arduino code for motor shield please

Thread Starter

Phillip Lucas

Joined Mar 13, 2017
I am next to useless at coding... I have just figured out functions so yeah.
anyway I was thinking about making a nano or micro motor shield. the code will include a rotary encoder to get precise movements and also allow me to adjust PWM based on weight etc. I have a basic copy of the code and schematic etc.
I just need an idea on how to change the code to not burn out the motor and slowly increase the PWM to help when heavier weights are on the end. I was thinking about adding more increasing the PWM incrementally until the device moves. I was also thinking about making a travel speed variable so that when the device moves it moves "x" steps per second and when motor meets that speed it retains the info, when the weight lowers it will also check to maintain speed for accuracy....
so any ideas?

#define InA1            10                      // INA motor pin
#define InB1            11                      // INB motor pin
#define PWM1            6                       // PWM motor pin
#define encodPinA1      3                       // encoder A pin
#define encodPinB1      8                       // encoder B pin

#define LOOPTIME        100                     // PID loop time
#define FORWARD         1                       // direction of rotation
#define BACKWARD        2                       // direction of rotation

unsigned long lastMilli = 0;                    // loop timing
unsigned long lastMilliPrint = 0;               // loop timing
long count = 0;                                 // rotation counter
long countInit;
long tickNumber = 0;
boolean run = false;                                     // motor moves

void setup() {
pinMode(InA1, OUTPUT);
pinMode(InB1, OUTPUT);
pinMode(PWM1, OUTPUT);
pinMode(encodPinA1, INPUT);
pinMode(encodPinB1, INPUT);
digitalWrite(encodPinA1, HIGH);                      // turn on pullup resistor
digitalWrite(encodPinB1, HIGH);
attachInterrupt(1, rencoder, FALLING);
  while (!Serial) {
    ; // wait for serial port to connect. Needed for native USB port only

void loop() {
moveMotor(FORWARD, 50, 464*2);                        // direction, PWM, ticks number
moveMotor(BACKWARD, 50, 464*2);                           // 464=360°

void moveMotor(int direction, int PWM_val, long tick)  {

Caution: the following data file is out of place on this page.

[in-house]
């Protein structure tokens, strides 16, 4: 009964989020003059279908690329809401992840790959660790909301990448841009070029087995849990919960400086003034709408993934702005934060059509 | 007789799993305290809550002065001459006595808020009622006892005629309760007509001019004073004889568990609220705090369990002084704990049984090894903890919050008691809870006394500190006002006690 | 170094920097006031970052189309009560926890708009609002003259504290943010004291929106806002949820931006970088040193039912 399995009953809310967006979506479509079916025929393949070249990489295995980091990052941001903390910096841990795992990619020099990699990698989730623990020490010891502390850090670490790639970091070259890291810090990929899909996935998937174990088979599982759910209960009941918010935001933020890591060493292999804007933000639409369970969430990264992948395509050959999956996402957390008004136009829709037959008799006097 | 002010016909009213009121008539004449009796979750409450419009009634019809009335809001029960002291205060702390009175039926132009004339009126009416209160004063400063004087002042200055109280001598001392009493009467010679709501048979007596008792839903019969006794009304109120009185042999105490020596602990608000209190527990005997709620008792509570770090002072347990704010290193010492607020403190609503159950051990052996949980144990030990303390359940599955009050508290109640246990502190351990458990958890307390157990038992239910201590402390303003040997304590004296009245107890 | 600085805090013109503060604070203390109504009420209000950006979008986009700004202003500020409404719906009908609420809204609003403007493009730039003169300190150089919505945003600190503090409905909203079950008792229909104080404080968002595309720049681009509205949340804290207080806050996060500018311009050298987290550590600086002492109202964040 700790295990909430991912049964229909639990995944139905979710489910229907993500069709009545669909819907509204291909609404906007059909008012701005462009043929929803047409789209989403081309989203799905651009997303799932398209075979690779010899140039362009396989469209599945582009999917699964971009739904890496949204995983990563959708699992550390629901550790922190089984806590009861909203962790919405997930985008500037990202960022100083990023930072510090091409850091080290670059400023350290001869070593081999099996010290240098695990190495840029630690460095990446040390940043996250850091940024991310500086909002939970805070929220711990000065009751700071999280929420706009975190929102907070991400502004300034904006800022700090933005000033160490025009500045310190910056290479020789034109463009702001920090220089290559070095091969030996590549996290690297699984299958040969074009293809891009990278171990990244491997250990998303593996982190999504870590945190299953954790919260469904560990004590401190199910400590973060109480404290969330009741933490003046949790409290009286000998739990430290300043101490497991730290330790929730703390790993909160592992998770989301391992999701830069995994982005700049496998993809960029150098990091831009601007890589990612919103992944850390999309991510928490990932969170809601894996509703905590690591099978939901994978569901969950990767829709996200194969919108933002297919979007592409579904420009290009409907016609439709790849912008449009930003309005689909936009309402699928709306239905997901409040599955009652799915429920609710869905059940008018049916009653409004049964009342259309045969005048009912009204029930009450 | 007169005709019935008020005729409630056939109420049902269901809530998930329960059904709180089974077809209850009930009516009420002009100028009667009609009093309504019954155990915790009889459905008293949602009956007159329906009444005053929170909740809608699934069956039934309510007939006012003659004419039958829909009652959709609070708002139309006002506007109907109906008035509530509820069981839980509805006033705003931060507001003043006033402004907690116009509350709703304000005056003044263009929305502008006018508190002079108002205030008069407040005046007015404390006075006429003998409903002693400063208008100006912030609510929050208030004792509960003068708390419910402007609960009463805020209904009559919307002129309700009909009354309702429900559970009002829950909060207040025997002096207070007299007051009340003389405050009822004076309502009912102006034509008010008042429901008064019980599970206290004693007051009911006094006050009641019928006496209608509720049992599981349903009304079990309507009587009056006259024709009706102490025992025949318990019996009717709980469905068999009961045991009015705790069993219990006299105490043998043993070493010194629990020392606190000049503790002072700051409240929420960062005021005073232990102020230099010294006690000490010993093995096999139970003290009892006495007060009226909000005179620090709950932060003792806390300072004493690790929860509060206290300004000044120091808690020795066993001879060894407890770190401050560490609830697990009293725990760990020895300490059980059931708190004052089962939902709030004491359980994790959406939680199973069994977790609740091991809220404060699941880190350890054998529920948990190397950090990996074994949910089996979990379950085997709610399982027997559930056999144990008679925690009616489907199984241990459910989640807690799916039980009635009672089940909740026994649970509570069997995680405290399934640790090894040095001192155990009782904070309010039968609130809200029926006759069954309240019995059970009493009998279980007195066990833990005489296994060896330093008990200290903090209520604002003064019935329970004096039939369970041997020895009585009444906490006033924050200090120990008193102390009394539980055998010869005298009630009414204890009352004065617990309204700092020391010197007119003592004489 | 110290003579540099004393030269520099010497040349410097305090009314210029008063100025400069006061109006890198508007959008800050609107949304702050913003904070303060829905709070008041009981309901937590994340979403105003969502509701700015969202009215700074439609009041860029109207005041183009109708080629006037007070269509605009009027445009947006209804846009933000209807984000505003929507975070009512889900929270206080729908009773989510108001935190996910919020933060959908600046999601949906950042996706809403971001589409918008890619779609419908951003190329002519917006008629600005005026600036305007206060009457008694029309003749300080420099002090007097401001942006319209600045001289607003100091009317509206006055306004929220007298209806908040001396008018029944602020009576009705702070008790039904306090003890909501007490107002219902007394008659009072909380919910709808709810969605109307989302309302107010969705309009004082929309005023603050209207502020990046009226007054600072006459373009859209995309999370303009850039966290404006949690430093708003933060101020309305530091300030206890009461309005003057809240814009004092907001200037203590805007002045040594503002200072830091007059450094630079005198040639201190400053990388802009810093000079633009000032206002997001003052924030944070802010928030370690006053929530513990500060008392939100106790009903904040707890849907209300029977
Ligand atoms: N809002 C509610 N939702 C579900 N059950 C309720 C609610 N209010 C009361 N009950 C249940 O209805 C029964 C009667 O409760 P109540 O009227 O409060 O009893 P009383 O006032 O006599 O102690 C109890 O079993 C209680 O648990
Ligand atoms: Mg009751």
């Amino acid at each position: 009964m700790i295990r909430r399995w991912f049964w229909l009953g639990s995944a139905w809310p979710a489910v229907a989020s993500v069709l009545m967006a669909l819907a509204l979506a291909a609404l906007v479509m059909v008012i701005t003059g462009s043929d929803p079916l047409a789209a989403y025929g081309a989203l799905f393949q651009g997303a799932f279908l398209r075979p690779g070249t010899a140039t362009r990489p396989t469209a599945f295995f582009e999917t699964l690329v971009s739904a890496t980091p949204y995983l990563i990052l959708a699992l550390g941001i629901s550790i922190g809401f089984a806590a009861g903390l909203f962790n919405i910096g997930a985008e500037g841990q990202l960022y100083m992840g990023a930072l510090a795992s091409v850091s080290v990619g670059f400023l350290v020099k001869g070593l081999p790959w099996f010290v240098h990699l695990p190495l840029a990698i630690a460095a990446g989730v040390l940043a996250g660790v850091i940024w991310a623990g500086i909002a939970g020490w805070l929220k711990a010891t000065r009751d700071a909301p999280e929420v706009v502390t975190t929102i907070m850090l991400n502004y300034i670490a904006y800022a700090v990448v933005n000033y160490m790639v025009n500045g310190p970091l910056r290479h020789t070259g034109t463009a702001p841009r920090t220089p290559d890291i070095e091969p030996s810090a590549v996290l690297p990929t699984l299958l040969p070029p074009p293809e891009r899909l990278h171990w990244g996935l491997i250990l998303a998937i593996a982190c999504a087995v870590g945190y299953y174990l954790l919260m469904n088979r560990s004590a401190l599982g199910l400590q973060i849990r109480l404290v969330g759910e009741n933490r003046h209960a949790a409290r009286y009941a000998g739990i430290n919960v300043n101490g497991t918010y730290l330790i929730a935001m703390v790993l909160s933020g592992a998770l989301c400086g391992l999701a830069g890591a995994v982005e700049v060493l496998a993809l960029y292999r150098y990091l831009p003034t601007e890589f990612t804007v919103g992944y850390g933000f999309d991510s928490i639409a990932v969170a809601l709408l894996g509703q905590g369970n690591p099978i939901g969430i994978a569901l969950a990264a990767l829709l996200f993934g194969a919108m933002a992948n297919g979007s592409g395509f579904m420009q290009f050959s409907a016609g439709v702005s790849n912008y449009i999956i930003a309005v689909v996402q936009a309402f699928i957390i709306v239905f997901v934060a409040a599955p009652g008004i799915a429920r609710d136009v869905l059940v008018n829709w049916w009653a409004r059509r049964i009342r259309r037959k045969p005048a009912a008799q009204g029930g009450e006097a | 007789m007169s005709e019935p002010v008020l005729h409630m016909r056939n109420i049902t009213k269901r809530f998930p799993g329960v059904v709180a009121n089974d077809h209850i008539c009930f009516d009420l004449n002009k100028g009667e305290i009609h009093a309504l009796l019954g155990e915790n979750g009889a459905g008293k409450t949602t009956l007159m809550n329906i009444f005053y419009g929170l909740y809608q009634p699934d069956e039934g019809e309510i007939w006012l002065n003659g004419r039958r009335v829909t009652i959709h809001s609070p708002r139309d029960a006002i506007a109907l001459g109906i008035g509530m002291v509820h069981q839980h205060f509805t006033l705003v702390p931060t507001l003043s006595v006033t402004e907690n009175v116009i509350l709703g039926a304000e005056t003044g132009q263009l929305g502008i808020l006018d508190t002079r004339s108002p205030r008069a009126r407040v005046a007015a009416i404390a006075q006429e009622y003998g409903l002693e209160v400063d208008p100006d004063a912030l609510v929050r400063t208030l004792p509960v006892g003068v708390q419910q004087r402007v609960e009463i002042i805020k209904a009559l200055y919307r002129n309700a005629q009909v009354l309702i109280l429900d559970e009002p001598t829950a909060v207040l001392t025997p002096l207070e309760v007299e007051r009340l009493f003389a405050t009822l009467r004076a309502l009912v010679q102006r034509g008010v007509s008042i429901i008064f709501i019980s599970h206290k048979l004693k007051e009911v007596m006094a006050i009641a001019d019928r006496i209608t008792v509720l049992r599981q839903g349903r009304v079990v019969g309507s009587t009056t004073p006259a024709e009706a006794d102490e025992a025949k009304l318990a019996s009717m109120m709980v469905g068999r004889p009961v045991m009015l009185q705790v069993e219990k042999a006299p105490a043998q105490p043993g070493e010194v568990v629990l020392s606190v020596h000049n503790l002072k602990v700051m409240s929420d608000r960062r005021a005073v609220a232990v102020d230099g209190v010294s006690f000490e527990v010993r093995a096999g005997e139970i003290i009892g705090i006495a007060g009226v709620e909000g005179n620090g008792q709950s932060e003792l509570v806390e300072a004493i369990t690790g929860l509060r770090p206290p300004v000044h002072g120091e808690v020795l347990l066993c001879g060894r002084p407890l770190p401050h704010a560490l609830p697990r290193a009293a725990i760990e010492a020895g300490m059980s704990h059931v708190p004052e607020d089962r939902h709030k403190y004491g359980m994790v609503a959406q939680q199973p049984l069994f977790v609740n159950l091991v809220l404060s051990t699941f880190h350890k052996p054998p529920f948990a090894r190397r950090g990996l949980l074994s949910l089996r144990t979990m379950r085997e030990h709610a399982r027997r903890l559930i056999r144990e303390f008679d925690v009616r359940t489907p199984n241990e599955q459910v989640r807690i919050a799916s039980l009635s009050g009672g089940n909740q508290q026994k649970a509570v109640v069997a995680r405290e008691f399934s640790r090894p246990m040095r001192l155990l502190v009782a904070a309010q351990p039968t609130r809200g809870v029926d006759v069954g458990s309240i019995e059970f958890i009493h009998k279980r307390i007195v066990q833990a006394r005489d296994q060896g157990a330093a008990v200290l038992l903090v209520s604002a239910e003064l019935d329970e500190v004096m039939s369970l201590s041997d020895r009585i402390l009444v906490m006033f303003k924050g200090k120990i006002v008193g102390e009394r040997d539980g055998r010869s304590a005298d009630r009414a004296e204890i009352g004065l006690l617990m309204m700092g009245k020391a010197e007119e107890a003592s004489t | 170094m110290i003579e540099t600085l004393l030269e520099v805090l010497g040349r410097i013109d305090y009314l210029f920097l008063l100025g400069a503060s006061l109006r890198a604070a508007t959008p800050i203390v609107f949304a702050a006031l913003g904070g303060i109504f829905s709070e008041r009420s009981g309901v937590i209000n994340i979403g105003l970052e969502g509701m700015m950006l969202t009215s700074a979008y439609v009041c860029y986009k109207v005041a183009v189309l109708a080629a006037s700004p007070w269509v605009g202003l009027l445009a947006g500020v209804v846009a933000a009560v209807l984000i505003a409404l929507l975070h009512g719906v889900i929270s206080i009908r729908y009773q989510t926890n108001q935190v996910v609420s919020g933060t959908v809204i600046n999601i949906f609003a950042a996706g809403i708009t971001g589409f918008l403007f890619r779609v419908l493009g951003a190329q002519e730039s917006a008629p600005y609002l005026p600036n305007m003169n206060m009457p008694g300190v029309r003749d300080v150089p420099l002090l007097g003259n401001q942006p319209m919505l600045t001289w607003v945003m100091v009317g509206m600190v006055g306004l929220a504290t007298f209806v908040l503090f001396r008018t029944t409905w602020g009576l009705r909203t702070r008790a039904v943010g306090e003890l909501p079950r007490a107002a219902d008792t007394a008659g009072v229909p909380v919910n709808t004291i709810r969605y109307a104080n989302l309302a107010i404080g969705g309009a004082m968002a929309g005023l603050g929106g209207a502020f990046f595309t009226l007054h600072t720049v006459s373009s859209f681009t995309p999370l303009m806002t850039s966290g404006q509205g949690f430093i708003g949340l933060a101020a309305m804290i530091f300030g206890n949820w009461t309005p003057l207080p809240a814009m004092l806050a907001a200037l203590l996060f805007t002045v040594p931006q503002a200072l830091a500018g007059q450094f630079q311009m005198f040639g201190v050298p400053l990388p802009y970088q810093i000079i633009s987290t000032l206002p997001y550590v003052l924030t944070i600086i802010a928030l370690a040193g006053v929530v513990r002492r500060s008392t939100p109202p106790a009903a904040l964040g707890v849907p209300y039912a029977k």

countInit = count;    // abs(count)
tickNumber = tick;
if(direction==FORWARD)          motorForward(PWM_val);
else if(direction==BACKWARD)    motorBackward(PWM_val);

void rencoder()  {                                    // pulse and direction, direct port reading to save cycles
if (PINB & 0b00000001)    count++;                  // if(digitalRead(encodPinB1)==HIGH)   count_r ++;
else                      count--;                  // if (digitalRead(encodPinB1)==LOW)   count_r --;
   if((abs(abs(count)-abs(countInit))) >= tickNumber)      motorBrake();

void motorForward(int PWM_val)  {
analogWrite(PWM1, PWM_val);
digitalWrite(InA1, LOW);
digitalWrite(InB1, HIGH);
run = true;

void motorBackward(int PWM_val)  {
analogWrite(PWM1, PWM_val);
digitalWrite(InA1, HIGH);
digitalWrite(InB1, LOW);
run = true;

void motorBrake()  {
analogWrite(PWM1, 0);
digitalWrite(InA1, HIGH);
digitalWrite(InB1, HIGH);
run = false;



Joined Jun 19, 2012
Google "PID control algorithm" Your chosen control concept will not yield satisfying results.

Beware also that encoders with high resolution spinning fast can generate very high frequency pulse trains.
The code cannot miss pulses, if it does, you have lost position.

Your motor runs 185 RPM at the output, the gear ratio is 20:1 this gives an encoder RPM of 3700.
This is 61 revs/second or 3700 Hz encoder frequency. Since there are two channels at 90 degrees, your encoder code will need to handle double this speed at a bare minimum, that's 7400 Hz. That's a period of 135 microseconds.

It's doable with a fast MCU, but a good control algorithm does a lot of multiplying, eats bandwidth quickly.
Most digital motor control solutions utilize dedicated hardware to track the encoder position, and a MAC (multiply and accumulate) engine to speed up the control calculations.

(Edit- my encoder calculations are wrong, the encoder resolution is much lower than I thought after reading the text)
Last edited:


Joined Oct 29, 2013
For speeding up a stepper driving a load that has a lot of inertia, you need to gradually change the delay between the pulses that are sent to the motor. If you send the pulses too quickly (too little delay between) then the motor will not move and will just sit there and buzz. The pulse needs to deliver enough energy to get the stepper to rotate to the next step, and the delay needs to be long enough that another pulse is not sent until the stepper has rotated far enough that the next pulse will help it rotate further. As the motor speeds up, you can decrease delay and send the pulses quicker to continue increasing motor speed.

Some stepper controllers handle this for you by allowing you to set parameters, then the controller handles the rest. This is usually called the acceleration profile. To get things stopped there is a deceleration profile as well. Here's an example with code for a stepper controller that has this capability built into the hardware:

If you want to be able to sense direction of rotation, in addition to position, then you can use a quadrature encoder:

If you want your device to automatically know where it is in space, then use some sort of switch or trigger that is tripped every time your device is in a specific position. That way when it turns on, it can self-reset and you can start tracking position from a known location.